Sustainable Management of the Plastic-Rich Fraction of WEEE by Utilization as a Reducing Agent in Metallurgical Processes

Document identifier: oai:DiVA.org:ltu-76198
Access full text here:10.3390/app9204224
Keyword: Engineering and Technology, Materials Engineering, Metallurgy and Metallic Materials, Teknik och teknologier, Materialteknik, Metallurgi och metalliska material, Shredder residue material, Plastic, Metallurgical process, Sustainable management, Conversion characteristics, Process Metallurgy, Processmetallurgi
Publication year: 2019
Relevant Sustainable Development Goals (SDGs):
SDG 12 Responsible consumption and productionSDG 11 Sustainable cities and communitiesSDG 7 Affordable and clean energy
The SDG label(s) above have been assigned by OSDG.ai

Abstract:

In modern society, there is a fast growth in the production of electrical and electronic equipment (EEE); however, rapid growth results in the frequent discarding of this equipment. During the treatment of discarded materials, a stream is generated that contains a high fraction of plastic materials, but also metals and oxides. This stream, which is called shredder residue material (SRM), is heterogeneous, which limits its recycling options. Utilizing this material in metallurgical processes allows the plastic fraction to be used as a reductant and energy source and the metallic fraction to be recycled and returned to the production of EEE. The aim of this study was to evaluate the potential of plastic-containing materials, especially SRM, as alternative reductants in metallurgical processes. The first step was to compare the thermal conversion characteristics of plastic-containing materials to the currently used reducing agent, i.e., coal. Three main candidates, polyurethane (PUR), polyethylene (PE), and SRM, were studied using a drop tube furnace and an optical single-particle burner. PE had the highest volatile content and the fastest conversion time, whereas PUR had the longest conversion time. Thereafter, plastic materials were tested at the industrial scale through injection to the zinc fuming process at the Boliden Rönnskär smelter. During the industrial trial, the amount of coal that was injected was reduced and substituted with plastic material. The results indicate the possibility of reducing the coal injection rate in favor of partial substitution with plastic materials.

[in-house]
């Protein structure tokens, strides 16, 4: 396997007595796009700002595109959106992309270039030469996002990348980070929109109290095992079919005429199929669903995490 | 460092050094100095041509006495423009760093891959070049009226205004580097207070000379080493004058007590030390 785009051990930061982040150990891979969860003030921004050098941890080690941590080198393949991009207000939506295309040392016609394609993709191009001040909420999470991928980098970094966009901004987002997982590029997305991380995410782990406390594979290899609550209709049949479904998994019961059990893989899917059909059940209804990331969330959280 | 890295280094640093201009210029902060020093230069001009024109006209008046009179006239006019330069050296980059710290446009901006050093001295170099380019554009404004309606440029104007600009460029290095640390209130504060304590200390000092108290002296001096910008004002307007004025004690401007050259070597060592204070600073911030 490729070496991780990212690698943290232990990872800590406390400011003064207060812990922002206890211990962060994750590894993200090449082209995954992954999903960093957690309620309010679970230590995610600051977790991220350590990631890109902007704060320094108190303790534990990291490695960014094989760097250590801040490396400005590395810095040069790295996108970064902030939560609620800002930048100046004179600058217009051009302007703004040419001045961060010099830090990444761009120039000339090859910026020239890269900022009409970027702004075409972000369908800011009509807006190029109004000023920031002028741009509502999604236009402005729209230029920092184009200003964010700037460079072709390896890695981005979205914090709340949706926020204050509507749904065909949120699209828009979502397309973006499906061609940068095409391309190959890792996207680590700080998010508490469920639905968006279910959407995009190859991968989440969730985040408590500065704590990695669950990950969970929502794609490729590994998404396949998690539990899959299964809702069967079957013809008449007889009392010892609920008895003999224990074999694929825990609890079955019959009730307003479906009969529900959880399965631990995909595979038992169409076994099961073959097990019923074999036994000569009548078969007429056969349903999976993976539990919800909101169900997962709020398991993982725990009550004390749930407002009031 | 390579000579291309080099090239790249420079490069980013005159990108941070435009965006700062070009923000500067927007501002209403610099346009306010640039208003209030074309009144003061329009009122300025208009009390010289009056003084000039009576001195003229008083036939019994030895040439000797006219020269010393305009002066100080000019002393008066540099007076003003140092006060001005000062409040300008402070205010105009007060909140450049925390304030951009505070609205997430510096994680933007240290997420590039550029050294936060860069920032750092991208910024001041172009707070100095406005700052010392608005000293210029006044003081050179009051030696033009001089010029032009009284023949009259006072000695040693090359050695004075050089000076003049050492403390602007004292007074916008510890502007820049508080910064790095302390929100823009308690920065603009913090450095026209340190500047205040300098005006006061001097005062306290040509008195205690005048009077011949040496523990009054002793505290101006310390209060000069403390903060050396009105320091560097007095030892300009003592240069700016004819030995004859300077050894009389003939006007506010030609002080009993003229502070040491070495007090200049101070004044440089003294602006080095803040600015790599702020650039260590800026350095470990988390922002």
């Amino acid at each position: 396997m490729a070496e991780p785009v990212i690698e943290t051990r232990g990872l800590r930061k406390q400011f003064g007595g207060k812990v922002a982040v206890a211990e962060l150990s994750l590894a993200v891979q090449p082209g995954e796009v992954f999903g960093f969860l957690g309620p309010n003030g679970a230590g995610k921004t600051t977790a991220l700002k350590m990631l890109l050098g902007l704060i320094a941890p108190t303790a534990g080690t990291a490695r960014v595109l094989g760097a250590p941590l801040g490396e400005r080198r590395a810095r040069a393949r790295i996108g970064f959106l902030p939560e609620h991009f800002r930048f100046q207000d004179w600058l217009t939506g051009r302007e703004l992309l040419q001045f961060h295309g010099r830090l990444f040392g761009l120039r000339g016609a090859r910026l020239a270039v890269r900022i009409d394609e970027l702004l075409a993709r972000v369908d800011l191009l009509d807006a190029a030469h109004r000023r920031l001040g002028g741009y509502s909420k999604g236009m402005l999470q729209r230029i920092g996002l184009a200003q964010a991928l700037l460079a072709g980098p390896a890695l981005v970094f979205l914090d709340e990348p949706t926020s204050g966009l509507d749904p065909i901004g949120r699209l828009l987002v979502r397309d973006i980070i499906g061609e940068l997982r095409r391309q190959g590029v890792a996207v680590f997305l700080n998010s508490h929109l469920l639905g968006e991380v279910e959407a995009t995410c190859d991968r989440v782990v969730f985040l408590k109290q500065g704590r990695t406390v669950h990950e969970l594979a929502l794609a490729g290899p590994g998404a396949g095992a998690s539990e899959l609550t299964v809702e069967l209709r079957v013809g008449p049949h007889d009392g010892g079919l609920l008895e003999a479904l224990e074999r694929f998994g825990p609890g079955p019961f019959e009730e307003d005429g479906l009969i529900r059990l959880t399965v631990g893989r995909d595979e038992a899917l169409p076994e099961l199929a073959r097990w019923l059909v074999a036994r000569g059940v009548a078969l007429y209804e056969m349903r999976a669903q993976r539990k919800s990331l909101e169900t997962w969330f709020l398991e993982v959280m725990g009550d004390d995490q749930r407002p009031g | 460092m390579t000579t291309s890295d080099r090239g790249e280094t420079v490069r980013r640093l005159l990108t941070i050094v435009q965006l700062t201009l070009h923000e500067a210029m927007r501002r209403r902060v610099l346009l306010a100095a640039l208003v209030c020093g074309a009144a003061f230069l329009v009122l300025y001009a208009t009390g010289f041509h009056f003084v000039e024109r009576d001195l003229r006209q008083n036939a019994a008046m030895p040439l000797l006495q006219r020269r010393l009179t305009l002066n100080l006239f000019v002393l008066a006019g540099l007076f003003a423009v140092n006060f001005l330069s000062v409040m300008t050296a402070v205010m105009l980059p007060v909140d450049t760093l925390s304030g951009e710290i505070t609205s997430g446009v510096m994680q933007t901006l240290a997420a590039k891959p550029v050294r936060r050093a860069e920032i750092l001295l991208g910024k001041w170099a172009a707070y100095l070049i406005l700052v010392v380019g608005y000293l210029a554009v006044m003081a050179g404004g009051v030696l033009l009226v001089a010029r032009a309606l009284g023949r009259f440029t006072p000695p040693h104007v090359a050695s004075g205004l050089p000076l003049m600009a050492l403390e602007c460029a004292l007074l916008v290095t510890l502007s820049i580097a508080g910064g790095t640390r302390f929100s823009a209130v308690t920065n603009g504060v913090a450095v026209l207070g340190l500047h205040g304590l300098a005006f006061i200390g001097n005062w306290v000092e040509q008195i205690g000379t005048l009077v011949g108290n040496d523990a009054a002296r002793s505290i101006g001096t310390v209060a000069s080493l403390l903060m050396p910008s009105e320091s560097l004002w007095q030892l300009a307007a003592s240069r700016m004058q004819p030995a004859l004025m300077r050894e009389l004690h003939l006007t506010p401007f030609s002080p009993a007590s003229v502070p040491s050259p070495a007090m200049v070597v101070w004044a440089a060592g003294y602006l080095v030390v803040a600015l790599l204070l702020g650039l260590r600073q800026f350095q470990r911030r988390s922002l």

Authors

Samira Lotfian

Boliden Mineral AB, Boliden, Sweden
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Andreas Lennartsson

Luleå tekniska universitet; Mineralteknik och metallurgi
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Ari Jokilaakso

School of Chemical Engineering, Department of Chemical and Metallurgical Engineering, Aalto University, Aalto, Finland
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